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G7 > G1 ; resistance to BC change

 
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Old 05-04-2011, 09:17 AM
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G7 > G1 ; resistance to BC change

Rather than inventing my own wheel , I read then evaluate and IF warranted CHANGE. Yes, there is resistance to change but Bryan Litz's Second Edition Applied Ballistics For Long-Range Shooting (which includes the G7 or G1 software program CD inside the backcover) is so informative and shooter readable, I am changing. Specifically, for LRH I'm shooting VLDs and changing to software using G7 BCs for ranges where the retained velocity is less than 2,000 fps. AND this second edition contains 225 independently measured BCs (hint not company advertised). That's what I think I know, anyone out there know something better ? What is LAG TIME, DANGER SPACE and who is John Galt ?

Somewhere Between Ignorance & Arrogance,
CRaTXn
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Old 05-04-2011, 01:09 PM
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Re: G7 > G1 ; resistance to BC change

I've called Bryan's book "revolutionary" before. Because it's high time the shooting sports industry get with the program and accept that for almost all long range bullets, the G7 is the way to go, and that the average shooter is not too dumb to know the difference between G1 and G7.

That said, there are some bullets for which G1 is better. If it's flat based and blunt, G1 is likely to be a better fit than G7.

To bring home the point, I wrote a ballistics calculator using Bryan's data (sadly, only from the first edition - I don't have a copy of the 2nd yet). (You can find it at Bison Ballistics Calculator - it's free for all to use). I've set it up to automatically choose the best drag function. (Almost all are G7, but I think that says more about the bullets Bryan selected than the overall superiority of G7 in general).

So no, you're right on. It's time for a long overdue change. Best tool for the job and all that.
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Old 05-04-2011, 02:06 PM
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Re: G7 > G1 ; resistance to BC change

Thanks for the feedback from someone whose knowledge base sounds extensive. Speaking of "bases" yes "flat bases" but your remark of "and blunt" I am going to take that to mean "spitzer" ogive nose as that is what the German Krupp bullet of 1888 that I understand the G1 was based on had ...as opposed to what we Americans would take "blunt" as a dumdum / flat or ball / round ogive nose...is that correct from what you know. Thanx for the Bison Ballistics program offer I will take advantage of it. Using the G1 for my VLD is indeed BS in BS out.I don't have the 1st Edition of Bryan's book but if this is like most things; it's better the second time around.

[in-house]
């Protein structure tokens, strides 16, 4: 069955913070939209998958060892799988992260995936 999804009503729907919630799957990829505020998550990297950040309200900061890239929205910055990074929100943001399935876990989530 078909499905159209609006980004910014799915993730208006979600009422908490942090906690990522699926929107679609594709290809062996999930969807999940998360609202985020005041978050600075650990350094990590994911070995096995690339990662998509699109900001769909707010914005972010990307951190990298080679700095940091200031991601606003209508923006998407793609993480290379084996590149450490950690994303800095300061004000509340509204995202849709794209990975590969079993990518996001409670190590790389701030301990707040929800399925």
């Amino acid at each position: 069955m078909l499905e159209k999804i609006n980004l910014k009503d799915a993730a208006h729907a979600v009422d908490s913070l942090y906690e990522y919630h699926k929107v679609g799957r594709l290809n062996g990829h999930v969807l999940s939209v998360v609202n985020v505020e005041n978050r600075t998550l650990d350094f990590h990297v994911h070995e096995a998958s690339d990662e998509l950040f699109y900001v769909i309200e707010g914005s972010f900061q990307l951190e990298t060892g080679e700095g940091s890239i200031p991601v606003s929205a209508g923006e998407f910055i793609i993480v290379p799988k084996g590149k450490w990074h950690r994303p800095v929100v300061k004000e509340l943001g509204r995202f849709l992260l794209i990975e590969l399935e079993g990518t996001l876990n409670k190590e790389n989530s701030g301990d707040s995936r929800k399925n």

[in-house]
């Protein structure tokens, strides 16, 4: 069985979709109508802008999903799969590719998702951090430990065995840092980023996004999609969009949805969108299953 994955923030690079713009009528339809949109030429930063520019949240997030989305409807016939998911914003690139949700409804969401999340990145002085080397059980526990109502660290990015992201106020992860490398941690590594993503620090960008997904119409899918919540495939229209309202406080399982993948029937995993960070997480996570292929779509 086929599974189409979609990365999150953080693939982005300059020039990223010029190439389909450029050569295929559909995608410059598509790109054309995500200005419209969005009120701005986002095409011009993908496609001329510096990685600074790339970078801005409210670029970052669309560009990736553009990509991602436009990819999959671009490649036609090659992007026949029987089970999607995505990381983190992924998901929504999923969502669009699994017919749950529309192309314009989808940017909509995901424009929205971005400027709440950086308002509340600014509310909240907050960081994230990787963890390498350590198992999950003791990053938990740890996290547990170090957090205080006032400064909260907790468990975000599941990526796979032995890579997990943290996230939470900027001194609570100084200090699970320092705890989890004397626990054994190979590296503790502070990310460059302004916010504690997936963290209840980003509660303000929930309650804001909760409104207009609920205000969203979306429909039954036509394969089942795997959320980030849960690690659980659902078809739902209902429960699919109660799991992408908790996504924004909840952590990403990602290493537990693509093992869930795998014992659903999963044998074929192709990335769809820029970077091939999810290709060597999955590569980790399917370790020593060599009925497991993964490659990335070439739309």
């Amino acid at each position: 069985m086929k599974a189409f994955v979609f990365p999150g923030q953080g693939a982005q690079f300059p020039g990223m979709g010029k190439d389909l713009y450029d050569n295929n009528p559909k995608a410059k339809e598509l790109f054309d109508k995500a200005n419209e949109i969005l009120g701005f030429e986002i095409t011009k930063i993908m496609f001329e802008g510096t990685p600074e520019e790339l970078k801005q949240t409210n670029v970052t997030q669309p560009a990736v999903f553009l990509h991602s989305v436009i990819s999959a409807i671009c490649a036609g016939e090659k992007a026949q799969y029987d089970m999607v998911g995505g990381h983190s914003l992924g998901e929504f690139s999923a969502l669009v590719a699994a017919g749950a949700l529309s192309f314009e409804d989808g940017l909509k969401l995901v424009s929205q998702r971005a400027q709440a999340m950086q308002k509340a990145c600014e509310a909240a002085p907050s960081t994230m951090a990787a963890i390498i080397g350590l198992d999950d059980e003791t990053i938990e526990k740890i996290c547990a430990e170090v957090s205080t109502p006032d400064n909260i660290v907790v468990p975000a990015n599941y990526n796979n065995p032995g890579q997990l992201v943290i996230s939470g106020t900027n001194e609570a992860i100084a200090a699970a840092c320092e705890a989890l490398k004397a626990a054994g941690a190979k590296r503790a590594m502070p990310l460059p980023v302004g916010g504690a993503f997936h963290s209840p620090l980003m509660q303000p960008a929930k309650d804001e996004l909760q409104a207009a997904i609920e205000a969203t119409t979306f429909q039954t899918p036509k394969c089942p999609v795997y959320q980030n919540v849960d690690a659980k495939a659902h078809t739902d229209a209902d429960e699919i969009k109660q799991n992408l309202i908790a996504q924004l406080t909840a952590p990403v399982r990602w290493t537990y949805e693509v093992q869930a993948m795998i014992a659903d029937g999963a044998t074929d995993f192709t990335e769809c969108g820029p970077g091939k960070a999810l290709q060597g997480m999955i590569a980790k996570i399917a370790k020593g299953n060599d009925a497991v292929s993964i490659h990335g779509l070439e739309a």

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Old 05-04-2011, 02:17 PM
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Re: G7 > G1 ; resistance to BC change

A real life example are some of the Barnes bullets. All of those in my calculator use the G1 (as is appropriate). It's not an exact sort of thing - long and pointy with a boat tail generally means G7. Flat base with a shorter, less pointy nose generally means G1, but you really need to test them to know for sure which will be better.
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Old 05-04-2011, 02:41 PM
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Re: G7 > G1 ; resistance to BC change

CRaTxn,

The standard bullet used in most of these early tables is essentially quite similar; a 2 caliber radius, flat based, and 3 calibers in length. Not terribly sharp, but certainly not a flat nose or round nose, by any means. This is the basic profile for the standard in the Krupp, Gavre, Mayevski, Ingalls an G1 tables. It's fairly blunt in comparison to the average hunting or modern match bullet, most of which have an ogive of around 7-8 calibers. The VLD styles generally run anywhere from 12-15 calibers, if that helps.
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Old 05-04-2011, 03:04 PM
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Re: G7 > G1 ; resistance to BC change

Thanx Kevin that is a succinct answer...am I correct in differentiating nose ogive as separate from meplat?
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Old 05-04-2011, 04:38 PM
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Re: G7 > G1 ; resistance to BC change

The meplat is the small flat at the end of virtually any bullet, normally .050" to .060" on a match type hollow point, depending on how small of a knock out punch the maker is using. They close them up as much as possible, but it's virtually unavoidable that there will be something of a flat at the tip. From that point back, it's ogive, until it blends into bearing surface. Very noticeable on Secant ogives, not so much on Tangent ogives. You might take a look at Hatcher's Notebook for some more info on these earlier tests. Everyone today seems to assume that the G7 profile and long ogive bullet is a newer development. Not so. Some of the older drag models, such as the Hodsock, British 1929 or Aberdeen "J" projectiles were quite streamlined. I just got Bryan's newest version last week and haven't had a chance to get through it all yet, but I bet he mentions these somewhere in the historical descriptions.

Either way, Hatcher's is a must read for any firearms buff.
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